The response to Mrs S’s complaint gave a clear explanation of the consultation and the reasons why the examination was necessary. It detailed the lessons Mr C had learnt from this experience, particularly in relation to ensuring patients are given the opportunity to have a chaperone present.

Mrs S decided she did not wish to pursue the complaint any further.

What is the GMC guidance on the use of chaperones?

Doctors should always be sensitive to a patient’s privacy and dignity. In addition, it is imperative that clinicians are aware of their obligations surrounding physical and intimate examinations.

The General Medical Council in Intimate examinations and chaperones states in Para 8 that:
“When you carry out an intimate examination, you should offer the patient the option of having an impartial observer (a chaperone) present wherever possible. This applies whether or not you are the same gender as the patient.”

Para 3 describes that intimate examination is: “to include examinations of breasts, genitalia and rectum, but could also include any examination where it is necessary to touch or even be close to the patient.”

Each doctor must use their clinical judgement to decide if an examination is intimate depending on the individual circumstances of each examination, including the age, gender and culture of each patient.

Role of the chaperone

The primary role of the chaperone is to provide reassurance and emotional support for a patient undergoing a procedure they may find embarrassing or uncomfortable, such as the examination that Mrs S underwent. While doctors already have an ethical duty to ensure patients understand what an examination entails and the reasons for it, by offering a chaperone, they also demonstrate that they recognise an examination may be uncomfortable or embarrassing for some patients.

Another reason for using a chaperone is to protect the doctor from an allegation of improper behaviour. Although using a chaperone does not guarantee protection, it can provide independent evidence if a patient complains for any reason.

Record in the patient notes

The GMC details in Para 13 of the above guidance that the presence of the chaperone and their identity, including name and job title, is recorded in the patient’s record. If you use electronic records, you may find it useful to use a chaperone template to record the patient’s relevant decision.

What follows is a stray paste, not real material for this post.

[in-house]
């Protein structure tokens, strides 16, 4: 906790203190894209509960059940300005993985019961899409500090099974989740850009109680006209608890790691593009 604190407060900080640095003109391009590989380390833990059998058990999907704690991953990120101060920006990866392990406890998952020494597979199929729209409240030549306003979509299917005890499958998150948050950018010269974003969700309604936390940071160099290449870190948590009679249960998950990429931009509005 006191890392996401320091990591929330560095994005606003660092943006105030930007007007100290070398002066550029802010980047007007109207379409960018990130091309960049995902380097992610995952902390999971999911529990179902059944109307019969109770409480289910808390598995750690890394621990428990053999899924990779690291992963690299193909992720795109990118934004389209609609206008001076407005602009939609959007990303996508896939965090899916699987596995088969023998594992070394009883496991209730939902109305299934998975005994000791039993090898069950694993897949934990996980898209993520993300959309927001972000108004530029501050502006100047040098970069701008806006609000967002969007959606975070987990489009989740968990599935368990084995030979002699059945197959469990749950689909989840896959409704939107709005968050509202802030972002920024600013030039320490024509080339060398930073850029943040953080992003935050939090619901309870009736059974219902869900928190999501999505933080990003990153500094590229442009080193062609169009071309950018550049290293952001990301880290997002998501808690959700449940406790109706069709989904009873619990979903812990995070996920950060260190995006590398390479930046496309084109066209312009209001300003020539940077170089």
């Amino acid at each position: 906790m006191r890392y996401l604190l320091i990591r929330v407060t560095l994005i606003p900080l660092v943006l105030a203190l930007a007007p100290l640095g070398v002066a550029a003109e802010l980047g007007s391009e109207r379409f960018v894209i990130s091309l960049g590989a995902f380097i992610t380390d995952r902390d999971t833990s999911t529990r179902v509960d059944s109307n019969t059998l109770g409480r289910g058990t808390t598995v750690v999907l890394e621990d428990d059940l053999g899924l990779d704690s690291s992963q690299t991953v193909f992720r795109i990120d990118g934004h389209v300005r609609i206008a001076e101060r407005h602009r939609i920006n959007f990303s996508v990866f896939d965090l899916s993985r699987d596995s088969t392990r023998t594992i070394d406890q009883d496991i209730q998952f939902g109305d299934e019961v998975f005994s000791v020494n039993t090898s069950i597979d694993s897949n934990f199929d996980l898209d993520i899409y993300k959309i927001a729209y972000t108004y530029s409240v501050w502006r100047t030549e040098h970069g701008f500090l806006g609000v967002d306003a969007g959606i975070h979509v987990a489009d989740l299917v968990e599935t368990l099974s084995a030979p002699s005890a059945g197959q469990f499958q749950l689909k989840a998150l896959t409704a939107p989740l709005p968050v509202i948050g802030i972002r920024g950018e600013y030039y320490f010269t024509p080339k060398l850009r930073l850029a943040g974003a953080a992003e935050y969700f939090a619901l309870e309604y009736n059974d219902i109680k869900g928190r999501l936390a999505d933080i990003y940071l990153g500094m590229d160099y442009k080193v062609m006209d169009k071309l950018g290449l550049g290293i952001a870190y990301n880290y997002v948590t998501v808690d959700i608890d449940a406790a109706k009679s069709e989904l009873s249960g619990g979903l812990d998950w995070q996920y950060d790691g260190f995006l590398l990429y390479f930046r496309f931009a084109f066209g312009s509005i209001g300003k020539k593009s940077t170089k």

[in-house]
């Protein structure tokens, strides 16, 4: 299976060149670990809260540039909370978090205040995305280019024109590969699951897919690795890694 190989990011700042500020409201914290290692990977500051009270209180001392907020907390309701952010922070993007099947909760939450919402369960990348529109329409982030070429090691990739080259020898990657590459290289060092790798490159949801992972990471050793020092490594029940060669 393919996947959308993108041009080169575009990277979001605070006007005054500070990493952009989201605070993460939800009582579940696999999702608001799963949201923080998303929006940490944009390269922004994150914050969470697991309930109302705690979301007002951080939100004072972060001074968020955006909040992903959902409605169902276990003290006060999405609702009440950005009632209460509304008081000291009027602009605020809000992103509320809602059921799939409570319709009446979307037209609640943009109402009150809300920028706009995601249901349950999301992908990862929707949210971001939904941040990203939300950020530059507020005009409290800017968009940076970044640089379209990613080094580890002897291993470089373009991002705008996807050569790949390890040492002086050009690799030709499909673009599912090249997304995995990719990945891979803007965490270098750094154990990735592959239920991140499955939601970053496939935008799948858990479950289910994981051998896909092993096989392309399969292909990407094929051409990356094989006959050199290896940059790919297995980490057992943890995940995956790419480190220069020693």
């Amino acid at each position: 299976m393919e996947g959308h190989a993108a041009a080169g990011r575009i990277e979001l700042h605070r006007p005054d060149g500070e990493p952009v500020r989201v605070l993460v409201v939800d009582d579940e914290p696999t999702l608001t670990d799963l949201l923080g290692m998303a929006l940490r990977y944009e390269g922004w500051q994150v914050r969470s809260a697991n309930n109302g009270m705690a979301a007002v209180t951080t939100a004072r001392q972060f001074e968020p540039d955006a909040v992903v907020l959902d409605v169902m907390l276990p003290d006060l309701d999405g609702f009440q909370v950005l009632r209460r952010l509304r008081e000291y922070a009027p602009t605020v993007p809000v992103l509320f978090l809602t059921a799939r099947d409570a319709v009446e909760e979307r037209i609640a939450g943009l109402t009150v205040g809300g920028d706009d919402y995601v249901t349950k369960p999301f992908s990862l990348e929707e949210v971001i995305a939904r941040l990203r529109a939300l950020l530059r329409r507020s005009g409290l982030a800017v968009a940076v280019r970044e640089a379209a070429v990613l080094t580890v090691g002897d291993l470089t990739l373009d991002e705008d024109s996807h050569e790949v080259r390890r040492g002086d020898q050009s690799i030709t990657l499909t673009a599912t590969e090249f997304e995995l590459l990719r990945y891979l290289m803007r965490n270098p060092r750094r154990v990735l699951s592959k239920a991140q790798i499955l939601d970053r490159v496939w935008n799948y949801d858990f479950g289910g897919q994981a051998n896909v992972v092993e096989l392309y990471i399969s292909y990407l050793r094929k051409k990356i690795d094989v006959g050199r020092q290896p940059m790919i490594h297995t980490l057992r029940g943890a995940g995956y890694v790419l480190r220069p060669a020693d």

Refusing a chaperone

If a patient does not want a chaperone, you should record that the offer was made and declined.

There may be occasions where you feel uncomfortable conducting an intimate examination without a chaperone. If this is the case, you should explain to the patient why you would prefer to have a chaperone present. If the patient still declines a chaperone, you may wish to consider referring the patient to an alternative doctor, who would be willing to examine them without a chaperone, as long as such a delay would not adversely affect the patient’s health.

For further information regarding the use of chaperones and a checklist, please refer to the PMP fact sheet Chaperones for examination, available on our website.

Information correct at time of publication June 2022
(Originally published September 2021)

This document does not constitute legal or medical advice and should not be construed as rules or establishing a standard of care. We recommend that you seek independent legal and/or professional advice in relation to your legal or medical obligations or rights. Premium Medical Protection Limited is the owner of this material and its contents are protected by copyright law © 2022. All such rights are reserved.